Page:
“Investors made six times their money,” says Wallace. “Situations where there’s an incredibly successful investment allows company like Mutual Capital Partners to continue going. We are starting to see successful exits that are starting to draw more capital to the region.”
Jeff Marshall, director of commercial transactions for Cleveland Clinic Innovations (CCI), sees the investment increase as a trickle-down cycle. CCI has turned out 74 companies since 2000. “There’s an overall strength and a lot of capital in the market right now,” he says. “Investors are looking beyond their own back yards for investment opportunities. With the biotech industry specifically, investors have to do a little more work.”
One of those CCI spinoff companies is Explorys, a cloud-based big data analytics solutions provider for the healthcare industry. Since its launch in 2009, the company has doubled in size and continued to secure investments nationwide. Originally self-funded by CEO Steve McHale and president and chief strategy officer Charlie Loughheed through their invention capital fund 23Bell, Explorys has a number of investors across the country in addition to CCI.
Aside from his personal initial investment, McHale sees Explorys’ investor success as following a formula. “We put our own capital at risk,” he explains. “Then we had one year of learning mode before raising additional capital. Once we got a toe-hold, we invited other investors in.”
Nerpouni sees the increase in investors from outside of Ohio as a sign of Cleveland’s track record in the biomedical space. “Investors are looking to Cleveland because of a developing reputation for having strong deal flow,” he says. “There’s good value coming out of the Midwest. With the diversity of the deal flow investors are getting better and better value in their investments because it’s Cleveland and not the coasts.”
Some of the biggest investment deals last year, according to BioEnterprise, went to companies like Athersys with $20 million and BioMotiv with $29 million in the biotech field; Bravo Wellness with $22 million and Envision Pharmaceuticals with $58 million in software and services sector. In fact, Envision Pharmaceuticals made a successful exit when it was acquired earlier this month by Rite Aid for $2 billion.
“At least three quarters of the dollars coming in are from outside of Ohio,” Nerpouni says. “We have the ability of attract capital. The challenge in that is we need more local capital.”
A struggle for early-stage companies
Haynes agrees that the lack of local capital is a concern. As companies established in the early 2000s take off, investors continue to support the companies as they grow. The problem is, state and federal funding are no longer available and investors are directing their money to the most established companies.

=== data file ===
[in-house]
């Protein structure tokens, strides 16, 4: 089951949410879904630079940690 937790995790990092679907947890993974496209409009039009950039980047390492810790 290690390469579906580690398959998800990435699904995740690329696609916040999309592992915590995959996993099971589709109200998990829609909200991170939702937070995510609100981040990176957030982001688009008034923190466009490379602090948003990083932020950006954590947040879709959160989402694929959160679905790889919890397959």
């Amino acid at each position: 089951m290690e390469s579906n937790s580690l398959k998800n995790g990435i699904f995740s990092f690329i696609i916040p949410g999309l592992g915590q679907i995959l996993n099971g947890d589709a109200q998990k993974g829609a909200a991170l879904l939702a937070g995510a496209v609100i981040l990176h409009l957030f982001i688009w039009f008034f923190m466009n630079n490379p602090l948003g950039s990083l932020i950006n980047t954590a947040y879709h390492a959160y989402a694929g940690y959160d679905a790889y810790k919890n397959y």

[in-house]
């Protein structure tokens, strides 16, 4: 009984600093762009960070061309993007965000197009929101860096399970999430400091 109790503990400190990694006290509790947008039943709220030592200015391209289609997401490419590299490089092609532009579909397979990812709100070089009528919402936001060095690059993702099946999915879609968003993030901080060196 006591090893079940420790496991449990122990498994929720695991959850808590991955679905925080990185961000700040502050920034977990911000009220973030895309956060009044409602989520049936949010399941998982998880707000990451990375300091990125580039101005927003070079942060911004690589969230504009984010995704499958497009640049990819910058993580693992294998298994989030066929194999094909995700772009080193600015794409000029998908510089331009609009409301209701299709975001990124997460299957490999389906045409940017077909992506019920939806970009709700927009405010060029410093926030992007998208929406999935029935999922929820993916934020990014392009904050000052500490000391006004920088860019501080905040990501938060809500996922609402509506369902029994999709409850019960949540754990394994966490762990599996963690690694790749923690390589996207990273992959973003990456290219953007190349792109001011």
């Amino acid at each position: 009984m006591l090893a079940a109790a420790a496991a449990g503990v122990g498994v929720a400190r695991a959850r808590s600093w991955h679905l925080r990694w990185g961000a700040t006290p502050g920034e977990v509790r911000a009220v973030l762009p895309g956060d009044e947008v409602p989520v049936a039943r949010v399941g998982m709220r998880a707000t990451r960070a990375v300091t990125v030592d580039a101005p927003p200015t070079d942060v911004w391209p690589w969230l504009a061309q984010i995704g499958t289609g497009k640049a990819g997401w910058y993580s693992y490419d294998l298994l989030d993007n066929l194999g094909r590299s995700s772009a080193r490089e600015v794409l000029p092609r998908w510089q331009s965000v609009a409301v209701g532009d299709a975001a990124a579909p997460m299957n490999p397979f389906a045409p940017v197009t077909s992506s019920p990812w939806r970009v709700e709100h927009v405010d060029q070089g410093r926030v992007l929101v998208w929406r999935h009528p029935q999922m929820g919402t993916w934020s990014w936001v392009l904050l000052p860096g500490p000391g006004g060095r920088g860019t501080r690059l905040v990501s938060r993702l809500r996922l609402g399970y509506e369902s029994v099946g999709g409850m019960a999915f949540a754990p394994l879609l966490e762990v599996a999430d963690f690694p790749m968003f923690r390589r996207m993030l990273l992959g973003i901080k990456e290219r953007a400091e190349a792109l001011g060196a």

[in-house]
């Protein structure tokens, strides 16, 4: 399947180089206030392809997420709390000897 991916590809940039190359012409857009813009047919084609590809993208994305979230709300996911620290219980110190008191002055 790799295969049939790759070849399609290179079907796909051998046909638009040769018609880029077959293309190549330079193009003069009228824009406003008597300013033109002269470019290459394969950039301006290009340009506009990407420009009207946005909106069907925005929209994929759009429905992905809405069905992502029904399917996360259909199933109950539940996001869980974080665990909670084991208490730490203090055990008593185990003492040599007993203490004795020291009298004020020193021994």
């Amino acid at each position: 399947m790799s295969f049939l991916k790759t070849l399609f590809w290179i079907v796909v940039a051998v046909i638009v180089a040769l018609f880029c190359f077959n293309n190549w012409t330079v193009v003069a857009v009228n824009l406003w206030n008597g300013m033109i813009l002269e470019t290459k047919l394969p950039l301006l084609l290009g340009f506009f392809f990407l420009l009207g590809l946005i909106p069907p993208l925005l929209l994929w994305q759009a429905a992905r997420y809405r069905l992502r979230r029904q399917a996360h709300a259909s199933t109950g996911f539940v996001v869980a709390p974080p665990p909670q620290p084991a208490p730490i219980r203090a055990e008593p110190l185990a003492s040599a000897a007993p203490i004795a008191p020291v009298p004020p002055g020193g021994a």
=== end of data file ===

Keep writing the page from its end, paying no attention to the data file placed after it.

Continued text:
“Glengary and a number of other funds do not have capital to invest in any more new companies.” Haynes explains. “We have a little bit of capital left to invest in companies in which we are already invested, but no new ones. We are not the only venture fund in this position in the state. Other funds that were active in the 2005 to 2015 time period are also out of capital and are not in a position to raise another pool of capital to continue funding new companies.”
VentureOhio is currently leading a feasibility review, according to Haynes, “to determine if a state-focused fund-of-funds would, essentially, fill the huge void left by the Ohio Capital Fund.”
Nerpouni agrees that early-stage companies are finding it harder to attract investors. “There’s not a lot of venture capital in the $5 million to $15 million companies,” he says. “There’s already a lot of investment in the pharmaceutical and medical device industries.”
Marshall is optimistic that funding for early-stage companies will come full-circle. “Strength in the public markets for biotech, life sciences etc. historically has resulted in more available capital in the private market, which is what I think we are experiencing now.”
McHale says he sees Explorys' success as catalyst for other health IT companies to secure investments. “In the last 12 months, there have been 12 startups funded in the health IT space,” says McHale. “Our perception is that there’s a gold rush towards every little gadget around healthcare IT.”
McHale sees potential investors, particularly in healthcare IT, as just looking for the right opportunities. “There’s a lot of venture capital right now,” he says. “They’re trying to find a way to be in this space.”